Standard-, high-dose ketamine outperform placebo in treatment-resistant depression
Single IV ketamine doses of 0.5 mg/kg and 1 mg/kg were more effective than an active placebo in reducing symptoms over a 3-day period in patients with treatment-resistant depression, according to study data.
However, the findings, published in Molecular Psychiatry, revealed not enough clinical evidence supported the efficacy of lower doses of IV ketamine.
"Treatment resistance in depression is a major issue, with more than half of patients not responding adequately to standard, appropriate antidepressant treatment," Maurizio Fava, MD, director of the division of clinical research at Massachusetts General Hospital Research Institute, and executive vice chair of the department of psychiatry at Massachusetts General Hospital, said in a press release. "There are only a few approved therapies that can help some patients with treatment-resistant depression, so we critically need more options to choose from."
To determine the optimal antidepressant dose, the researchers compared a range of subanesthetic IV ketamine doses to active placebo for adult outpatients with treatment-resistant depression over a 3-day period following a single infusion over 40 minutes.
After a washout period, 99 participants were randomized to receive a single IV dose of ketamine 0.1 mg/kg (n = 18), ketamine 0.2 mg/kg (n = 20), ketamine 0.5 mg/kg (n = 22), ketamine 1 mg/kg (n = 20) or active placebo (midazolam 0.045 mg/kg; n = 19). To examine safety and efficacy, investigators assessed participants’ scores on the Hamilton Depression Scale-6, the Montgomery-Asberg Depression Rating Scale, Strengths and Difficulties Questionnaire, The Clinical Global Impressions Scale and Psychogeriatric Assessment Scales at days 0, 1, 3 (endpoint), 5, 7, 14 and 30.
The results showed that participants receiving IV ketamine had significantly greater symptom improvement as measured on the Hamilton Depression Scale over the 3 days post-infusion compared with participants receiving active placebo.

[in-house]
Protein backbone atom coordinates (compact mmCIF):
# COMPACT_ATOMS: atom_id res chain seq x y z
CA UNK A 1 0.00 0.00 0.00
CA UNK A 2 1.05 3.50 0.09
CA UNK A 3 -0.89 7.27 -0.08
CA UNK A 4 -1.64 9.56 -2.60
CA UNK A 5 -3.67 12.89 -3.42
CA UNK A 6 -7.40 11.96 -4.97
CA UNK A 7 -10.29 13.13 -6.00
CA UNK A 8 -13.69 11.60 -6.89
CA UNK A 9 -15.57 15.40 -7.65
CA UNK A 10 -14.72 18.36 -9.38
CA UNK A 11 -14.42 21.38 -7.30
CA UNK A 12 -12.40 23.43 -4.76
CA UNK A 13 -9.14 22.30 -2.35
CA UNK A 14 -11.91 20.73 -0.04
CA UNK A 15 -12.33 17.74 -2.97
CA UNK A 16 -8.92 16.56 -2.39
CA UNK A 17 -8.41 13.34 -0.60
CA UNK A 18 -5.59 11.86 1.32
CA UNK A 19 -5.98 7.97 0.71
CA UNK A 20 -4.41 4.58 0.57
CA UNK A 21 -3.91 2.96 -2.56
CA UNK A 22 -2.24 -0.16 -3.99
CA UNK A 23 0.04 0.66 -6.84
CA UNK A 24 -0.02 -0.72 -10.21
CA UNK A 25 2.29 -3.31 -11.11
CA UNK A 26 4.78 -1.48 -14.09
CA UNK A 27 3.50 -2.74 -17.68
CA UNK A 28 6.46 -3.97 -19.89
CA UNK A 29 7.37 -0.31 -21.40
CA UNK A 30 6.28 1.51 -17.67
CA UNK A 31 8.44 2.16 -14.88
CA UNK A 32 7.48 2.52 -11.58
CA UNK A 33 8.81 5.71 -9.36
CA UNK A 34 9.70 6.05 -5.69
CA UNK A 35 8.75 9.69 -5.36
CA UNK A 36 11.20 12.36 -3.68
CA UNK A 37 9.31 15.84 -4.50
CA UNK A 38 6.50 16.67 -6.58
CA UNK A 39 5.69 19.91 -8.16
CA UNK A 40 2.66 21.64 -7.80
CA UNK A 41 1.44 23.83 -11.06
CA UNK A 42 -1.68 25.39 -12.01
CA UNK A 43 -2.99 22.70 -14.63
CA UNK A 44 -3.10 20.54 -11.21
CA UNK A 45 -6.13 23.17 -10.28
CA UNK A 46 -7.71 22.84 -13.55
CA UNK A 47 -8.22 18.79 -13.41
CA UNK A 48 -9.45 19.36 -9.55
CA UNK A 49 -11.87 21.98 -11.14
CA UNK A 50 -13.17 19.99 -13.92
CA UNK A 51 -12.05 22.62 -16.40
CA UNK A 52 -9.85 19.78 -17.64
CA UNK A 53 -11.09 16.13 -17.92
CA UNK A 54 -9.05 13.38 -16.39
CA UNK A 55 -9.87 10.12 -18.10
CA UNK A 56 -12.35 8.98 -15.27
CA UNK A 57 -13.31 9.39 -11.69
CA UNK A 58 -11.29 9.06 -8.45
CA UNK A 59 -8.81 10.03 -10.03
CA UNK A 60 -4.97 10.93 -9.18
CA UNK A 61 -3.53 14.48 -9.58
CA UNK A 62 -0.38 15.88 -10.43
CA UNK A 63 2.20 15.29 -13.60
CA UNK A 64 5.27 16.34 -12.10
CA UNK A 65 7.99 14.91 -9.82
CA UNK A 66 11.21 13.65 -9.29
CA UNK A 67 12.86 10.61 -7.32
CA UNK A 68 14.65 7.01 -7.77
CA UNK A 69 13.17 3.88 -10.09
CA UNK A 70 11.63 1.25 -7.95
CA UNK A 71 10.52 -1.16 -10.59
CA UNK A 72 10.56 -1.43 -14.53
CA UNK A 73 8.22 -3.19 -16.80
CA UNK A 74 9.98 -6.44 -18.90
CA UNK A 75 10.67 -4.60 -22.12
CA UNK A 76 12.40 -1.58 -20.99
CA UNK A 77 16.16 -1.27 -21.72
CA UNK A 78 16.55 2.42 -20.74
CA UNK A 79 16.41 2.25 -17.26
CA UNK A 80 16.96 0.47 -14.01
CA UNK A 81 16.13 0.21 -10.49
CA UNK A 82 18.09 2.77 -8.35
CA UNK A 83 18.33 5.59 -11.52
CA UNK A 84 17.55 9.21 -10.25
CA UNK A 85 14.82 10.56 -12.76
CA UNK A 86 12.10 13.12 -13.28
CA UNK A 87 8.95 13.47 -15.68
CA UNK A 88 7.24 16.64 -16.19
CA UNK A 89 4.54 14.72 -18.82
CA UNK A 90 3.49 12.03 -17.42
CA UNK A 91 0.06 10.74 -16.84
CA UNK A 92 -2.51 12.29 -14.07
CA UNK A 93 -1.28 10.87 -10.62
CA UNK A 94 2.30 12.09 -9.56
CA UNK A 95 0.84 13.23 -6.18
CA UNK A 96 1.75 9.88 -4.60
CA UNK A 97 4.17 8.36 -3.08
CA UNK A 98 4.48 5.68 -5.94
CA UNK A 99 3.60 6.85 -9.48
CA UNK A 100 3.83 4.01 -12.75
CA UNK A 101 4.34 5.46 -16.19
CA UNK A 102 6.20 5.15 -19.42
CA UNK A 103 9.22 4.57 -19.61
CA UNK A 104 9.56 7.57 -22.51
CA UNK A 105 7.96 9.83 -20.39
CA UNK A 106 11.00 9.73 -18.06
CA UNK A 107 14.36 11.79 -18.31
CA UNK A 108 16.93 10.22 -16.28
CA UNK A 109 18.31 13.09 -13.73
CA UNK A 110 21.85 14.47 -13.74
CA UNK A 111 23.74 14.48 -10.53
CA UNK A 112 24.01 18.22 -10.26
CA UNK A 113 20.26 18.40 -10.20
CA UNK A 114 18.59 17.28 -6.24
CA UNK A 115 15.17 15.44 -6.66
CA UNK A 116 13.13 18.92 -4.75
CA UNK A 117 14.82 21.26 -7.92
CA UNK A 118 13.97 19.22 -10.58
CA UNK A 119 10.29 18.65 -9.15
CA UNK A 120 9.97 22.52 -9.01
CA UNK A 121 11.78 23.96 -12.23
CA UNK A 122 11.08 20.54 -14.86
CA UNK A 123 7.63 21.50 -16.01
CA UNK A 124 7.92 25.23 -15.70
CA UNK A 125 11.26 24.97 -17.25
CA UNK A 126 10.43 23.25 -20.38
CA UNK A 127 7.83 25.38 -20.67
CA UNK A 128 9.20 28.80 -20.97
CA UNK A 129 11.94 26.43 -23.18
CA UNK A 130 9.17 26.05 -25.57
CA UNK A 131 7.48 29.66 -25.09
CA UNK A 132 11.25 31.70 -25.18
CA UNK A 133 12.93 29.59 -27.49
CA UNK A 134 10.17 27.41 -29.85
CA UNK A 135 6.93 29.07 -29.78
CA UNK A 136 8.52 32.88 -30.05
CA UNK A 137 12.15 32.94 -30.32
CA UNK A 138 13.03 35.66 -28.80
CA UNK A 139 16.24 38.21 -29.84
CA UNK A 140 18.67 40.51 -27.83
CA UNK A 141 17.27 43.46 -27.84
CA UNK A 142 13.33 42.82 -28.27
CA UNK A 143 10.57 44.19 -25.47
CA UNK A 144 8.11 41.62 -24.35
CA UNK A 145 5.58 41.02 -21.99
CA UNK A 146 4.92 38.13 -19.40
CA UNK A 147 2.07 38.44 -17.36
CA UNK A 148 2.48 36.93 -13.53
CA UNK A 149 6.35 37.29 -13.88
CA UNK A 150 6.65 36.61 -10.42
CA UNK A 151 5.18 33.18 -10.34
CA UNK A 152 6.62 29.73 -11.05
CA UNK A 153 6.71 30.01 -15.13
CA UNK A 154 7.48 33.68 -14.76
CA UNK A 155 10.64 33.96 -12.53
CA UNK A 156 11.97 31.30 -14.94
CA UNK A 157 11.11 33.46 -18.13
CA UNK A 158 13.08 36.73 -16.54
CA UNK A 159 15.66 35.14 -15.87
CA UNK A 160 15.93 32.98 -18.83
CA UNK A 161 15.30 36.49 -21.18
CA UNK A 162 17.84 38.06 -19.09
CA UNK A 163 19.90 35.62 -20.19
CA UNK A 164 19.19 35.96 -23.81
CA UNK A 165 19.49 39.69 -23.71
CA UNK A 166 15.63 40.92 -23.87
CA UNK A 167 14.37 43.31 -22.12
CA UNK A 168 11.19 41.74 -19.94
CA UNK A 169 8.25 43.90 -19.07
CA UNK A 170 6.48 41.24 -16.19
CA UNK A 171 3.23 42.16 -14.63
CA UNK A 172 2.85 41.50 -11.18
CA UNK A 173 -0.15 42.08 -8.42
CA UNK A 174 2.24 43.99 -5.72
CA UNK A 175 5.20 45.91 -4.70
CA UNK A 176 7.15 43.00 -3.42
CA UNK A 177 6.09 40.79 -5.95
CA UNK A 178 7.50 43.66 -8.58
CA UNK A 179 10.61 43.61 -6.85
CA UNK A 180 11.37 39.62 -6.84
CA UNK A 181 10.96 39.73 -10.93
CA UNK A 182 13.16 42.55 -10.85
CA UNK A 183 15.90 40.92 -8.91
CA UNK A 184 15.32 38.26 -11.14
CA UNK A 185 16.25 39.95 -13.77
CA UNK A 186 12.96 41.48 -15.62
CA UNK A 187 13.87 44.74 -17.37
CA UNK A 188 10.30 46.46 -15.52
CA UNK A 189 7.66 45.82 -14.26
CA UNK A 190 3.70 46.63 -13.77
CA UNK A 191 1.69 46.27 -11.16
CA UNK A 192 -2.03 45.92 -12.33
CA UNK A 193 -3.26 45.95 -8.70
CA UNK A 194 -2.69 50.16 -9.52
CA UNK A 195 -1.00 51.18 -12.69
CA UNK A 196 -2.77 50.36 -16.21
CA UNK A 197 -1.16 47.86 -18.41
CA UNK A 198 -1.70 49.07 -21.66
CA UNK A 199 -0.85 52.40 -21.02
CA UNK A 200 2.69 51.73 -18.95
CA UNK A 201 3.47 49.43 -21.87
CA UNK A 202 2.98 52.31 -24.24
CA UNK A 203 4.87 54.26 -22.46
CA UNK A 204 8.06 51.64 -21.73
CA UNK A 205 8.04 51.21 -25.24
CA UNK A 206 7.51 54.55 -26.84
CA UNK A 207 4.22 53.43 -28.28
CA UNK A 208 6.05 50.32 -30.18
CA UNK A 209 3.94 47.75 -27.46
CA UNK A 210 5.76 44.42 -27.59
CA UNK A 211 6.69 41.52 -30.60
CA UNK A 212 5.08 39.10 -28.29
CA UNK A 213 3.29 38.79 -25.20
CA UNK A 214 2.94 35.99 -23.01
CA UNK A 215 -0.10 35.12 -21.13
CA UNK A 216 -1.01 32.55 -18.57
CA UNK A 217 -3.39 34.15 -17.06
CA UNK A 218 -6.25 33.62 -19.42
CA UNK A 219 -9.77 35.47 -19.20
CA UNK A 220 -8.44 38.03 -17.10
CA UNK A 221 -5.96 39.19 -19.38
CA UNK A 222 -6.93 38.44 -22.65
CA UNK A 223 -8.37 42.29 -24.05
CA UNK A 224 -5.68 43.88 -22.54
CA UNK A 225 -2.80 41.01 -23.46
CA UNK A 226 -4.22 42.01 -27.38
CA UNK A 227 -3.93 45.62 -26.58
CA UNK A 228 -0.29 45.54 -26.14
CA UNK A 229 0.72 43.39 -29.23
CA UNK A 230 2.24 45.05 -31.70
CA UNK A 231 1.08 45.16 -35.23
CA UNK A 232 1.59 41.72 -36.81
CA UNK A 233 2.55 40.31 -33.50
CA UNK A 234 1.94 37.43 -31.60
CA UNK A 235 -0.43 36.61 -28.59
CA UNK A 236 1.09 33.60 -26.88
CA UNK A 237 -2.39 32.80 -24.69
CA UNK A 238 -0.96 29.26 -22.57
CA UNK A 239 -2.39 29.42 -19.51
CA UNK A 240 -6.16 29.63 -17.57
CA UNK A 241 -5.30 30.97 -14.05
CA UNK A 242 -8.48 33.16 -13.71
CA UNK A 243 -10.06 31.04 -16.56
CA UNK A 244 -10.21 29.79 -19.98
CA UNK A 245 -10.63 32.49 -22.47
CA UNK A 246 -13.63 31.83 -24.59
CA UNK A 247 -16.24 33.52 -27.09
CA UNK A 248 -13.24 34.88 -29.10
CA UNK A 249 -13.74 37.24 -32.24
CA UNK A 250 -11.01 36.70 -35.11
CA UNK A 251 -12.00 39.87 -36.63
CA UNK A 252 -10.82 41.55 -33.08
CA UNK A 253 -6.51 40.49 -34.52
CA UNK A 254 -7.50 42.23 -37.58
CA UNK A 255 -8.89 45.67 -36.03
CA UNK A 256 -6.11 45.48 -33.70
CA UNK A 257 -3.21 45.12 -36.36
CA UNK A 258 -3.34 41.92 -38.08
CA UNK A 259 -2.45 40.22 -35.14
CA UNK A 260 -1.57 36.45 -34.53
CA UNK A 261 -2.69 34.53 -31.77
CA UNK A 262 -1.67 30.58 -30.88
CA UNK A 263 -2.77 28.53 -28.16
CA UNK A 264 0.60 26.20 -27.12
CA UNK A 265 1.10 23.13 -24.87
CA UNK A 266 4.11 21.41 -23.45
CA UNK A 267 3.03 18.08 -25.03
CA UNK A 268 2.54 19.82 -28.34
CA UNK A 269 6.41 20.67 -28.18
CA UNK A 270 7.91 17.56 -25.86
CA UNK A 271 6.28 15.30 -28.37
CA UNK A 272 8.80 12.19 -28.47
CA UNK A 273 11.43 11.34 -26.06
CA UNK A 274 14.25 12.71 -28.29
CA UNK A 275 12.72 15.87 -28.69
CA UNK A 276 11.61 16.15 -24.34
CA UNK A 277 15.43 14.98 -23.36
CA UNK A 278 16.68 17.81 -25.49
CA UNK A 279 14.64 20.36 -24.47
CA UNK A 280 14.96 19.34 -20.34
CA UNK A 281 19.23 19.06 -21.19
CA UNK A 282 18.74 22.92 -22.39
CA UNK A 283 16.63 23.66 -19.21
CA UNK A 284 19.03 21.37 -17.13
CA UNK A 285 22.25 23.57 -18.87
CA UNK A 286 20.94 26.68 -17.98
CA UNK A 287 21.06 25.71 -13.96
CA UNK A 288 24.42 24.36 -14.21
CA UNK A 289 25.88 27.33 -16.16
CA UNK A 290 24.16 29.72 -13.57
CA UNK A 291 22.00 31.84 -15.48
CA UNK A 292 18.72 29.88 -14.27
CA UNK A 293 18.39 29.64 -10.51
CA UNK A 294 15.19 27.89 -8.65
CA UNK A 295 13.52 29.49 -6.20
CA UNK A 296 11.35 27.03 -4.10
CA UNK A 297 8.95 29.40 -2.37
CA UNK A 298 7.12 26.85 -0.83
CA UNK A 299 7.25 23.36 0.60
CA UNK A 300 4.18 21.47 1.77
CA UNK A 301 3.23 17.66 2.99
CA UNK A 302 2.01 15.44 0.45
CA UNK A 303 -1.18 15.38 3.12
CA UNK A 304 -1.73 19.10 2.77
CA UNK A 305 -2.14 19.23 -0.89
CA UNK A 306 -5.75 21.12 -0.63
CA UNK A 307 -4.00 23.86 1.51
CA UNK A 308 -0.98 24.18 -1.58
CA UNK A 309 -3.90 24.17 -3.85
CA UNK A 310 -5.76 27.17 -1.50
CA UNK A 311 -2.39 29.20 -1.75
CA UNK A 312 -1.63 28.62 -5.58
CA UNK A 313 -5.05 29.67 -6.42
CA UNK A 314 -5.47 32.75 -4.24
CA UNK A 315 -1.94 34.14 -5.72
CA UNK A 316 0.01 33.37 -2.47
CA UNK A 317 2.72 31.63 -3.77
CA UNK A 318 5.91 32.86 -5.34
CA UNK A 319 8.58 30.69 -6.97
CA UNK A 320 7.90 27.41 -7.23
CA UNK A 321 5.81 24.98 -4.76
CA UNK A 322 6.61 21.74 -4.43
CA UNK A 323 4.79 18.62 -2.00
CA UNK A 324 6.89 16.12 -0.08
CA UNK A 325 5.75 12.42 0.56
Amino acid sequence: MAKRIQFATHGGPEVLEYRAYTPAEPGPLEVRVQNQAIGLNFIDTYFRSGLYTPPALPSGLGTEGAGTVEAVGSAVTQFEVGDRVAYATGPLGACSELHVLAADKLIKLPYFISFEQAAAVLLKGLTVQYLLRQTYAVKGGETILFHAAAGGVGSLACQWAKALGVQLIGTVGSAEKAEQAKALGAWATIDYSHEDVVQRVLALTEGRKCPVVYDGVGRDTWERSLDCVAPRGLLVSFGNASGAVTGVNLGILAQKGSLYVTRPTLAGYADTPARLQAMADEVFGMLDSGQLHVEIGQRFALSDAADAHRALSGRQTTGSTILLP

However, post hoc analysis, which controlled for multiple comparisons, revealed that only standard-dose (0.5mg/kg) and high-dose (1mg/kg) IV ketamine were superior to active placebo. A low dose (0.1mg/kg) of IV ketamine produced significant symptom relief only before adjustment (P=.02 at day 1), according to the findings. In addition, the 0.2 mg/kg dose did not show any significant benefits compared with placebo.
The benefits from the IV ketamine treatment began to wane on the third day after treatment and were no longer detectable after 5 days among participants in the higher-dose groups, according to the press release. Fava and colleagues observed that most of the interaction effect was caused by differences at day 1, with no significant adjusted differences at day 3.
Ketamine was relatively well-tolerated, with no significant differences in adverse events among all study participants, the release said. However, the researchers noted some participants taking the higher doses had greater dissociative symptoms and transient blood pressure elevations.
"These results support the clinical observation that one size — in this case the most studied dose of 0.5 mg/kg — does not fit all, as some patients may require a lower-than-average dose; and each patient needs a tailored treatment plan that may include ketamine, together with other medications, and talk therapy,” Cristina Cusin, MD, from the department of psychiatry at Massachusetts General Hospital, said in the press release.
“Further investigation should examine the efficacy of repeat doses of ketamine, as well as whether higher doses may require less frequent administration,” Fava added. – by Savannah Demko
Disclosure: Fava reports no relevant financial disclosures. Please see the study for all other authors’ relevant financial disclosures.